• 1991 Died: Dr. Seuss (pen name of Theodor Seuss Geisel), American writer, cartoonist, and publisher, best known for his children's books.
  • 1979 Born: Ross Mathews, American television personality who first rose to fame with his role on The Tonight Show with Jay Leno in 2001.
  • 1972 Japan Airlines Flight 472 landed at Juhu Aerodrome near Bombay, India instead of the city's much larger Santacruz Airport and overran the runway.
  • 1969 Born: Megan Ward, American film and television actress. One of her best known roles is Kate Howard in the medical drama General Hospital.
  • 1960 The world's first nuclear-powered aircraft carrier USS Enterprise was launched. At 1,123 ft, she is also the world's longest naval vessel.
  • 1958 Born: Kevin Sorbo, American actor and director best known for his role of Hercules on the television series Hercules: The Legendary Journeys.
  • 1957 President Dwight D. Eisenhower sent the 101st Airborne Division to Little Rock, Arkansas, to solve the Little Rock Crisis by enforcing desegregation.
  • 1957 Camp Nou, a football stadium in Barcelona, Spain, was officially opened. It is the largest stadium in Spain and in the entire Europe.
  • 1945 Died: Hans Geiger, German physicist, best known as the co-creator of the Geiger counter and for the Geiger-Marsden experiment.
  • 1941 Born: Linda McCartney (née Eastman), American musician, photographer, animal rights activist, the first wife of Paul McCartney.
  • 1936 Born: Jim Henson, American puppeteer, actor, screenwriter, film director, and television producer best known as the creator of The Muppet Show.
  • 1932 Dr. Babasaheb Ambedkar and Mahatma Gandhi agreed to the Poona Pact which reserved seats in the provincial legislatures for the untouchables.
  • 1905 Born: Severo Ochoa, Spanish physician and biochemist who shared the 1959 Nobel Prize in Physiology or Medicine with Arthur Kornberg.
  • 1904 Died: Niels Ryberg Finsen, Faroese-Danish physician and scientist who was awarded the 1903 Nobel Prize in Medicine and Physiology.
  • 1898 Born: Howard Florey, Australian pathologist and pharmacologist who was co-awarded the 1945 Nobel Prize in Physiology or Medicine.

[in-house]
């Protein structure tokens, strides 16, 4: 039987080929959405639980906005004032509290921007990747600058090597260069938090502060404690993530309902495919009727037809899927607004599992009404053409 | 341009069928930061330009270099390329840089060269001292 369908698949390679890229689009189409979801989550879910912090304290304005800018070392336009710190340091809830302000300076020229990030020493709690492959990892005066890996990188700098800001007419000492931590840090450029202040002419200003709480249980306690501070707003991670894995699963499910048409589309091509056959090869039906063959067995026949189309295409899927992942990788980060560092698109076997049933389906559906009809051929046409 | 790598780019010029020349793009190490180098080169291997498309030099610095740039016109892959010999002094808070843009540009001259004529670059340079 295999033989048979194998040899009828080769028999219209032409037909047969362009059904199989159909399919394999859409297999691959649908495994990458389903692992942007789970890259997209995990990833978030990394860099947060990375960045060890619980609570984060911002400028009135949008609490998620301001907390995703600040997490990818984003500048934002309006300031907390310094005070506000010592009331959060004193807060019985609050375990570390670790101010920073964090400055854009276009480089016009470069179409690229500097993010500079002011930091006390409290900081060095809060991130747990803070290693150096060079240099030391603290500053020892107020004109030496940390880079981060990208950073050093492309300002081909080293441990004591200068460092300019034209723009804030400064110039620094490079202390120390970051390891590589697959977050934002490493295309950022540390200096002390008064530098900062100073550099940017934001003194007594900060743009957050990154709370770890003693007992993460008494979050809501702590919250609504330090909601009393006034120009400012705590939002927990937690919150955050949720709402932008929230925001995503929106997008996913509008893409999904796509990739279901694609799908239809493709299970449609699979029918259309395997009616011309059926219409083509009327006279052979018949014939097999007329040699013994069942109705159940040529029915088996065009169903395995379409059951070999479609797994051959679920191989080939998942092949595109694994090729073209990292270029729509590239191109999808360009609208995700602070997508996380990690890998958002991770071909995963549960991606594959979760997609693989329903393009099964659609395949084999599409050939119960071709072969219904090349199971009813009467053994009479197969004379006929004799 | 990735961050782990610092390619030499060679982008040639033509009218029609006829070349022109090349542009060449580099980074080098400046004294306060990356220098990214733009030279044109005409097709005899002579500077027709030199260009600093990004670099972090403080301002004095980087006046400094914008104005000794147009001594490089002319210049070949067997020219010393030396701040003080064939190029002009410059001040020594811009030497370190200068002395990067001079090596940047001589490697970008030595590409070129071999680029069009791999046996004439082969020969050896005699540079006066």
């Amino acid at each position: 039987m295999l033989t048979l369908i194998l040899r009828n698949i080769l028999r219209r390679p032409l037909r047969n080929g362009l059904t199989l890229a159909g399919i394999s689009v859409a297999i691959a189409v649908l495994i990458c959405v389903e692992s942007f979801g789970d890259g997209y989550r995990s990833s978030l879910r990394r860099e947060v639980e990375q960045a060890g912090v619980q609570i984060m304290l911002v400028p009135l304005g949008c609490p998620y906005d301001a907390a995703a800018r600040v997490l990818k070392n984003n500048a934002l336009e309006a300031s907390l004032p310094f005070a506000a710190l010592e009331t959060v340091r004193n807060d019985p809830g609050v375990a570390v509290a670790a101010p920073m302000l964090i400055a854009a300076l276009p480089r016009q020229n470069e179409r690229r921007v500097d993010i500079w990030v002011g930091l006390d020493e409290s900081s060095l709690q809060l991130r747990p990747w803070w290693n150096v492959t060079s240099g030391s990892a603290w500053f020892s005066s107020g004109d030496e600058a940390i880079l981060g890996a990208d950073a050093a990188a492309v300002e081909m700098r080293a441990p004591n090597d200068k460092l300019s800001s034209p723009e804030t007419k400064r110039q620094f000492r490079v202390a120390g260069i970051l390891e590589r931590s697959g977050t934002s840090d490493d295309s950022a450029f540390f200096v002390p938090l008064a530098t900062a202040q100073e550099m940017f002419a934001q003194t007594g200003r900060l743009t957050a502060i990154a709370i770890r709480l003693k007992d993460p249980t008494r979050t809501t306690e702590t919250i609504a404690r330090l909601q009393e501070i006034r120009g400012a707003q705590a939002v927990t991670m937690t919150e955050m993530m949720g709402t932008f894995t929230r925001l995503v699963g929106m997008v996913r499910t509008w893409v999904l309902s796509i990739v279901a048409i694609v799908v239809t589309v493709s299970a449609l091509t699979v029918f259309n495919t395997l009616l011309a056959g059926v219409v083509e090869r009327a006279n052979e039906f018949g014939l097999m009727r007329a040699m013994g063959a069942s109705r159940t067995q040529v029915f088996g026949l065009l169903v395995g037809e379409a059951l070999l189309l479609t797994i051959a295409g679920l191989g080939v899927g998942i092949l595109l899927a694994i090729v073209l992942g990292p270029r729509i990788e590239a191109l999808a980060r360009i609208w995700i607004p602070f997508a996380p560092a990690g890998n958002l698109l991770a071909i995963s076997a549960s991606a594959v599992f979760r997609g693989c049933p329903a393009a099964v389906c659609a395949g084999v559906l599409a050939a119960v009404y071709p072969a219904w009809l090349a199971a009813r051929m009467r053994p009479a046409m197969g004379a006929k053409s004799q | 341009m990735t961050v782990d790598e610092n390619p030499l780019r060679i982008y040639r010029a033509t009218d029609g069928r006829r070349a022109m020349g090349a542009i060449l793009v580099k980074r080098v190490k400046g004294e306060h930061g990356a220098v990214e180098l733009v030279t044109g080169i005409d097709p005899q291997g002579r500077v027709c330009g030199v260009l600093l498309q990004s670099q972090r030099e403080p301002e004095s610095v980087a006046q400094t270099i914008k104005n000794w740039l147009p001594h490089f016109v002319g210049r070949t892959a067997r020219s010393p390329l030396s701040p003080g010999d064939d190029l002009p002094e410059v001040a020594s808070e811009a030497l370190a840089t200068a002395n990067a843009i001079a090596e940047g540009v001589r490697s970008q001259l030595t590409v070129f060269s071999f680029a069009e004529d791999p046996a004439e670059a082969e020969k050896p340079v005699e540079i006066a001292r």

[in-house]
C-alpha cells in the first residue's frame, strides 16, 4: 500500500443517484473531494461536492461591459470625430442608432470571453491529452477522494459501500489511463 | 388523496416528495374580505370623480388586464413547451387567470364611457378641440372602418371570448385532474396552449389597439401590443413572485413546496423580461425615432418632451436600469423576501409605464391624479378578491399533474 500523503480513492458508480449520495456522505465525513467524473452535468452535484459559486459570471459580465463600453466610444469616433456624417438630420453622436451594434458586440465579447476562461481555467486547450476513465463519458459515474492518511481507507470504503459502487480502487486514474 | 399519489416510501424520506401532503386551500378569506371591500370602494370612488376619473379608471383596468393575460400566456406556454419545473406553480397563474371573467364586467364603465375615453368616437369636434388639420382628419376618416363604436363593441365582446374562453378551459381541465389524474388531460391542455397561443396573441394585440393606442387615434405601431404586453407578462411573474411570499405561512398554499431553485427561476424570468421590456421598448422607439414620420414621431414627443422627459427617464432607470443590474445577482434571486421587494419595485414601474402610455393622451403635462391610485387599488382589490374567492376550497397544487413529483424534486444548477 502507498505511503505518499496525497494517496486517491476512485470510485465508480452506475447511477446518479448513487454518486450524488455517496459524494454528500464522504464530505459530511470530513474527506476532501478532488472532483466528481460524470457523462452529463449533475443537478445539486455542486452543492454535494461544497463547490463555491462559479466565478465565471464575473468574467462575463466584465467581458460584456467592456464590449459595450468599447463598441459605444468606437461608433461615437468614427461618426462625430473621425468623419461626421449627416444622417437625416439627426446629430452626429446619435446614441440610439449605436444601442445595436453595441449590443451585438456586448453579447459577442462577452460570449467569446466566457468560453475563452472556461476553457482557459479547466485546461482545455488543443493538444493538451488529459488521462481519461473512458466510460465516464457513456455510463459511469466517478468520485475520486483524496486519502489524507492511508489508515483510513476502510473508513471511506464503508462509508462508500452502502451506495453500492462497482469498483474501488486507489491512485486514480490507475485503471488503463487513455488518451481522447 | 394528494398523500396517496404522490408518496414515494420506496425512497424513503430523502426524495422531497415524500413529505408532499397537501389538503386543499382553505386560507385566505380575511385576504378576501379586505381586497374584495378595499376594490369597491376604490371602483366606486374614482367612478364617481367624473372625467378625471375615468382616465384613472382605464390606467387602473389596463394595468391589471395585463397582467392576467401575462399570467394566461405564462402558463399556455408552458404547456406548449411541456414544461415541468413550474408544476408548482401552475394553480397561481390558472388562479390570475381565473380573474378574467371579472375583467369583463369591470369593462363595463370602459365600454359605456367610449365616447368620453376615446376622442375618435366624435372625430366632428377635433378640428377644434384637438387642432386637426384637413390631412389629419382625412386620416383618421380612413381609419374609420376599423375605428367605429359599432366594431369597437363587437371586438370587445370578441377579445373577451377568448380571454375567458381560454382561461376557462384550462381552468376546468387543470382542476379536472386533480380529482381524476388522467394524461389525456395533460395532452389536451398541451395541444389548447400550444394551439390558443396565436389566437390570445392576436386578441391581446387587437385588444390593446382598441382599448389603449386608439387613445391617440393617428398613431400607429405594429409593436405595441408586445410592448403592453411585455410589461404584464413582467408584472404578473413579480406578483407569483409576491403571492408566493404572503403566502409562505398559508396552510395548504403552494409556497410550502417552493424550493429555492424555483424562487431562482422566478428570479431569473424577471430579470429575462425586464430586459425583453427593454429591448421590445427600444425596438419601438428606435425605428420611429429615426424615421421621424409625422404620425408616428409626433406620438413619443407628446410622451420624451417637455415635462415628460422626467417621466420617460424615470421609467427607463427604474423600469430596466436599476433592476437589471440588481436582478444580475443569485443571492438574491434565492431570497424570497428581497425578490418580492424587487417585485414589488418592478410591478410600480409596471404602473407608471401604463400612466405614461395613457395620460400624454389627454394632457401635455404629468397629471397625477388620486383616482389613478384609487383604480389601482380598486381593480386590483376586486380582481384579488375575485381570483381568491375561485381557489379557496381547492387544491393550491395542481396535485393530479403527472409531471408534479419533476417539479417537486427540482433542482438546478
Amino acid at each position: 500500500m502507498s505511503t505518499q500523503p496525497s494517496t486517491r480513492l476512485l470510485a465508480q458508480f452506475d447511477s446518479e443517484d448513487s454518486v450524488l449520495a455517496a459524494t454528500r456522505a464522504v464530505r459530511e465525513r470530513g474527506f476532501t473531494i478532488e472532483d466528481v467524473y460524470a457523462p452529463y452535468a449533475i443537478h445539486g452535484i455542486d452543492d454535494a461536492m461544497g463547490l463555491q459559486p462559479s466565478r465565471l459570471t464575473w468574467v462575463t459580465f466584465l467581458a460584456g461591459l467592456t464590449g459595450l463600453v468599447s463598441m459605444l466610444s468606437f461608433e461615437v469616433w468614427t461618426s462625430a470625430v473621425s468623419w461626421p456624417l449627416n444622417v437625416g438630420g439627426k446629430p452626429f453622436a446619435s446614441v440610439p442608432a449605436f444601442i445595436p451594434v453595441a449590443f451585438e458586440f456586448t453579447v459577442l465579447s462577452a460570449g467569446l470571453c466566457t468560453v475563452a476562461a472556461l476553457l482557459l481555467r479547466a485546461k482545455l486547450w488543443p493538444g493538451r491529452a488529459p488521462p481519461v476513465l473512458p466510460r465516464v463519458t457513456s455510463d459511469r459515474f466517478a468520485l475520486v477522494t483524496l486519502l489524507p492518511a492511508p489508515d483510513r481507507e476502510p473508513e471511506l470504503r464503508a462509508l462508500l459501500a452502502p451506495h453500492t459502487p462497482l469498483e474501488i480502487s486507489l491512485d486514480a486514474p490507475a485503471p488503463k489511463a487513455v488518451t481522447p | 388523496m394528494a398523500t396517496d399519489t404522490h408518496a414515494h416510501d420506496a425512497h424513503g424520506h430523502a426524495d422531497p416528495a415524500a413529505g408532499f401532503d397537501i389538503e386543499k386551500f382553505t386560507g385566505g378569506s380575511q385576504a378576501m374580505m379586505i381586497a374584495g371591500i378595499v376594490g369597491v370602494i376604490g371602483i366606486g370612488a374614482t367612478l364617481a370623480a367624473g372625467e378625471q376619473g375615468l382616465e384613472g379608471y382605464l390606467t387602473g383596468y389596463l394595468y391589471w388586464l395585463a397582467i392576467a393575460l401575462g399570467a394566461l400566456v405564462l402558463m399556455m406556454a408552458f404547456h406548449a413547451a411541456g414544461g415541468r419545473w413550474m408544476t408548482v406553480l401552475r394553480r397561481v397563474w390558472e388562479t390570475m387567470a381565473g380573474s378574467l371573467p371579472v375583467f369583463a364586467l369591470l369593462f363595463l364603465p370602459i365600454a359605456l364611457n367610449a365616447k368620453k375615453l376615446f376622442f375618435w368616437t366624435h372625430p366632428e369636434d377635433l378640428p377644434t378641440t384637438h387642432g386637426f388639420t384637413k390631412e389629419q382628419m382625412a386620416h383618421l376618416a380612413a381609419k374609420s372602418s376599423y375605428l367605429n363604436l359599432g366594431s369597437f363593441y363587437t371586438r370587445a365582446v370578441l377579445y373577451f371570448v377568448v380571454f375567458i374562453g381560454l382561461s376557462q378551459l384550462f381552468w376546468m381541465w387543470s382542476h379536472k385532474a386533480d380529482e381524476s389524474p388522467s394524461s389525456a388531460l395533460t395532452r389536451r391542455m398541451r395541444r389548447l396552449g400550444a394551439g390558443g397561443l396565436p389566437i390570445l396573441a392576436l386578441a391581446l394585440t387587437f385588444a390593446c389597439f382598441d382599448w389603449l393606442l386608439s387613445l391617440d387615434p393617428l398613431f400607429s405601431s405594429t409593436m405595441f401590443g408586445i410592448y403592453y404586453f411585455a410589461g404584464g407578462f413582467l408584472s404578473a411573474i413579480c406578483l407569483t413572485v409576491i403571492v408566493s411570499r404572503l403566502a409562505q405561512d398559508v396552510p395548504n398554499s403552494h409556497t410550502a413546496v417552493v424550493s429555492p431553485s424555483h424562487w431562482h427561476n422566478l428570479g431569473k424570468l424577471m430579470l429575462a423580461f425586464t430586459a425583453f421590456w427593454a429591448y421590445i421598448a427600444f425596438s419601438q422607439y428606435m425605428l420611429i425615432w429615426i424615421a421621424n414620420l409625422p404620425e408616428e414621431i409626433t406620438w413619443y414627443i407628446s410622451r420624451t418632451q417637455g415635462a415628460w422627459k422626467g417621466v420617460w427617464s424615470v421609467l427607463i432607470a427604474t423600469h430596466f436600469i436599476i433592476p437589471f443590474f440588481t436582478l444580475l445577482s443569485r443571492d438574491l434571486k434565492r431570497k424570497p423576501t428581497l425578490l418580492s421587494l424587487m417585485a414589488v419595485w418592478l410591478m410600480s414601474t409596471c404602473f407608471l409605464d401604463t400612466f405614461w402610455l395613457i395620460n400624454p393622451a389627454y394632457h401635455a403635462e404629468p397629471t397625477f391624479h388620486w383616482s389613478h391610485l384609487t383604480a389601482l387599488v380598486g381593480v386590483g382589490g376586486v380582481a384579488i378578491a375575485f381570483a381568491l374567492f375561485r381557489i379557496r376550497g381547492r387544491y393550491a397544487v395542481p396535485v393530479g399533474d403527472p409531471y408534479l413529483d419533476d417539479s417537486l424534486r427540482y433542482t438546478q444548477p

• 1896 Born: Francis Scott Fitzgerald, American novelist and short story writer, whose best known works include The Great Gatsby and Tender Is the Night.
  • 1884 Born: Hugo Schmeisser, German inventor and weapons designer. He is known for developing infantry weapons, such as the StG 44.
  • 1852 French engineer Henri Giffard made the first powered and controlled flight on his airship powered by a steam engine, traveling 27 km.
  • 1848 Died: Branwell Brontë, English painter, writer, and poet. He was the only brother of the writers Charlotte, Emily and Anne Brontë.
  • 1834 Died: Pedro I of Brazil, the founder and first ruler of the Empire of Brazil. He reigned from 1822 until abdicating in favor of his son in 1831.
  • 1802 Died: Alexander Radishchev, Russian author and social critic who was arrested and exiled for his Journey from St. Petersburg to Moscow.
  • 1789 The United States Judiciary Act of 1789 was adopted by mark statute adopted by the First United States Congress, creating the federal judiciary.
  • 1541 Died: Paracelsus, Swiss German physician, alchemist, botanist, astrologist, and occultist. He is often referred to as the father of toxicology.
  • 1501 Born: Gerolamo Cardano, Italian mathematician, physician, philosopher, and astrologer who wrote over 200 works on various disciplines.
  • 768 Died: Pepin the Short, King of the Franks from 751 until his death. He was the first of the Carolingians to be crowned King of the Franks.